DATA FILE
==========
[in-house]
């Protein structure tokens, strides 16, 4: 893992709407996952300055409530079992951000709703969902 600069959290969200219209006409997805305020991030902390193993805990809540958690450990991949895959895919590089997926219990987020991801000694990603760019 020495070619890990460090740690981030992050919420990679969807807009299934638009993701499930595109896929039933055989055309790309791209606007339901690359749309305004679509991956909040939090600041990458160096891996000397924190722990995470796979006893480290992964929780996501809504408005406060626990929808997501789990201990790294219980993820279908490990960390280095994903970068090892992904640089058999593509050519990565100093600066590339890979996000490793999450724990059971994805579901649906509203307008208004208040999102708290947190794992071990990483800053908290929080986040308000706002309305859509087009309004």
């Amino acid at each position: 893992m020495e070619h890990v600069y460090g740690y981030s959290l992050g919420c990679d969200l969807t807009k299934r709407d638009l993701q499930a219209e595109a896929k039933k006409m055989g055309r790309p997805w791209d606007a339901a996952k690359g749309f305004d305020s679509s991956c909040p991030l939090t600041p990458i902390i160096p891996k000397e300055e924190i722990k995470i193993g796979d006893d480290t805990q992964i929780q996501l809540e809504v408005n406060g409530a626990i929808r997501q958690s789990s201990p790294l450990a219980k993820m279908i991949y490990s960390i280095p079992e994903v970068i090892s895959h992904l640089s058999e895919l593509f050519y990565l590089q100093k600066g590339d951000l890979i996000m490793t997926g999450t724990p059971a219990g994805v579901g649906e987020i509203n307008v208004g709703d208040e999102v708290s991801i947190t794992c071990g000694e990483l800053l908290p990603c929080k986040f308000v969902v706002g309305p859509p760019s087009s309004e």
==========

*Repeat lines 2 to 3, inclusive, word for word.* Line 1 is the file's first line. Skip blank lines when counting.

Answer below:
């Protein structure tokens, strides 16, 4: 893992709407996952300055409530079992951000709703969902 600069959290969200219209006409997805305020991030902390193993805990809540958690450990991949895959895919590089997926219990987020991801000694990603760019 020495070619890990460090740690981030992050919420990679969807807009299934638009993701499930595109896929039933055989055309790309791209606007339901690359749309305004679509991956909040939090600041990458160096891996000397924190722990995470796979006893480290992964929780996501809504408005406060626990929808997501789990201990790294219980993820279908490990960390280095994903970068090892992904640089058999593509050519990565100093600066590339890979996000490793999450724990059971994805579901649906509203307008208004208040999102708290947190794992071990990483800053908290929080986040308000706002309305859509087009309004």
């Amino acid at each position: 893992m020495e070619h890990v600069y460090g740690y981030s959290l992050g919420c990679d969200l969807t807009k299934r709407d638009l993701q499930a219209e595109a896929k039933k006409m055989g055309r790309p997805w791209d606007a339901a996952k690359g749309f305004d305020s679509s991956c909040p991030l939090t600041p990458i902390i160096p891996k000397e300055e924190i722990k995470i193993g796979d006893d480290t805990q992964i929780q996501l809540e809504v408005n406060g409530a626990i929808r997501q958690s789990s201990p790294l450990a219980k993820m279908i991949y490990s960390i280095p079992e994903v970068i090892s895959h992904l640089s058999e895919l593509f050519y990565l590089q100093k600066g590339d951000l890979i996000m490793t997926g999450t724990p059971a219990g994805v579901g649906e987020i509203n307008v208004g709703d208040e999102v708290s991801i947190t794992c071990g000694e990483l800053l908290p990603c929080k986040f308000v969902v706002g309305p859509p760019s087009s309004e």